Speaker volume control

Discussion in 'Electronic Basics' started by Andrew Howard, Sep 24, 2003.

  1. What is the best way of controlling a speaker's volume directly? (not
    adjusting the amp). I have a single 8ohm speaker, and I have tried a
    variable resistor, but the volume decreases too quickly. Any suggestions?

    Andrew Howard
     
    Andrew Howard, Sep 24, 2003
    #1
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  2. Andrew Howard

    John G Guest

    Get a Variable resistor about 50 ohms.
    Probably very hard to find though.
    An nderstanding of OHMS law would be a great advantage for the future.
    --
    John G

    Wot's Your Real Problem?

    "Andrew Howard" <> wrote in message
    news:qd8cb.120052$...
    > What is the best way of controlling a speaker's volume directly? (not
    > adjusting the amp). I have a single 8ohm speaker, and I have tried a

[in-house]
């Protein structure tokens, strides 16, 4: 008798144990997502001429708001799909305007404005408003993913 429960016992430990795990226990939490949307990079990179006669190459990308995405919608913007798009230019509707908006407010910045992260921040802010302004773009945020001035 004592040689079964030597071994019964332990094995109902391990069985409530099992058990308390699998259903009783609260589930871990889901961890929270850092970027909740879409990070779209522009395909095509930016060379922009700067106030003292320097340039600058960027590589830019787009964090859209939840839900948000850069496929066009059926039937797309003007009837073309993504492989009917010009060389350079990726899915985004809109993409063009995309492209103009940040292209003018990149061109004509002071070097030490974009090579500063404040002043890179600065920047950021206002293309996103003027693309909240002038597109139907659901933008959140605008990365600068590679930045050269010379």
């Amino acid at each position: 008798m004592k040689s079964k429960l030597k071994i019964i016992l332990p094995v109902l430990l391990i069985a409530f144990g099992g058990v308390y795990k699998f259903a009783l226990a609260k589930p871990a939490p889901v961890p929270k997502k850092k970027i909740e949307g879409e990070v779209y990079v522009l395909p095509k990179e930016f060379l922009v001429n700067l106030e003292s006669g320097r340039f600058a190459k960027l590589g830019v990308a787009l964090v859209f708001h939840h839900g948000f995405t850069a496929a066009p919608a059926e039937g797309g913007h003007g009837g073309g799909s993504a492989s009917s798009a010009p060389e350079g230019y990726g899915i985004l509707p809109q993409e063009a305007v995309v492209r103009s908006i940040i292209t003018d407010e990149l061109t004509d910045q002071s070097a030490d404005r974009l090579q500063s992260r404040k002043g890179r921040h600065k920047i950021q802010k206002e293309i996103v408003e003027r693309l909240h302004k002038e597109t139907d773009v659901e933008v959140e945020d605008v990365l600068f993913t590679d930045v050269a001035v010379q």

> variable resistor, but the volume decreases too quickly. Any suggestions?
    >
    > Andrew Howard
    >
    >
     
    John G, Sep 24, 2003
    #2
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  3. Andrew Howard wrote:
    >
    > What is the best way of controlling a speaker's volume directly? (not
    > adjusting the amp). I have a single 8ohm speaker, and I have tried a
    > variable resistor, but the volume decreases too quickly. Any suggestions?
    >
    > Andrew Howard


    You need an L-Pad.
    --


    Michael A. Terrell
    Central Florida
     
    Michael A. Terrell, Sep 24, 2003
    #3
  4. Stepan Novotill, Sep 24, 2003
    #4
  5. Andrew Howard

    Baphomet Guest

    "Andrew Howard" <> wrote in message
    news:qd8cb.120052$...
    > What is the best way of controlling a speaker's volume directly? (not
    > adjusting the amp). I have a single 8ohm speaker, and I have tried a
    > variable resistor, but the volume decreases too quickly. Any suggestions?


    You need either an L or a T pad which Radio Schlock sells. An L pad consists
    of two ganged rheostats and the T pad three. This is to provide a constant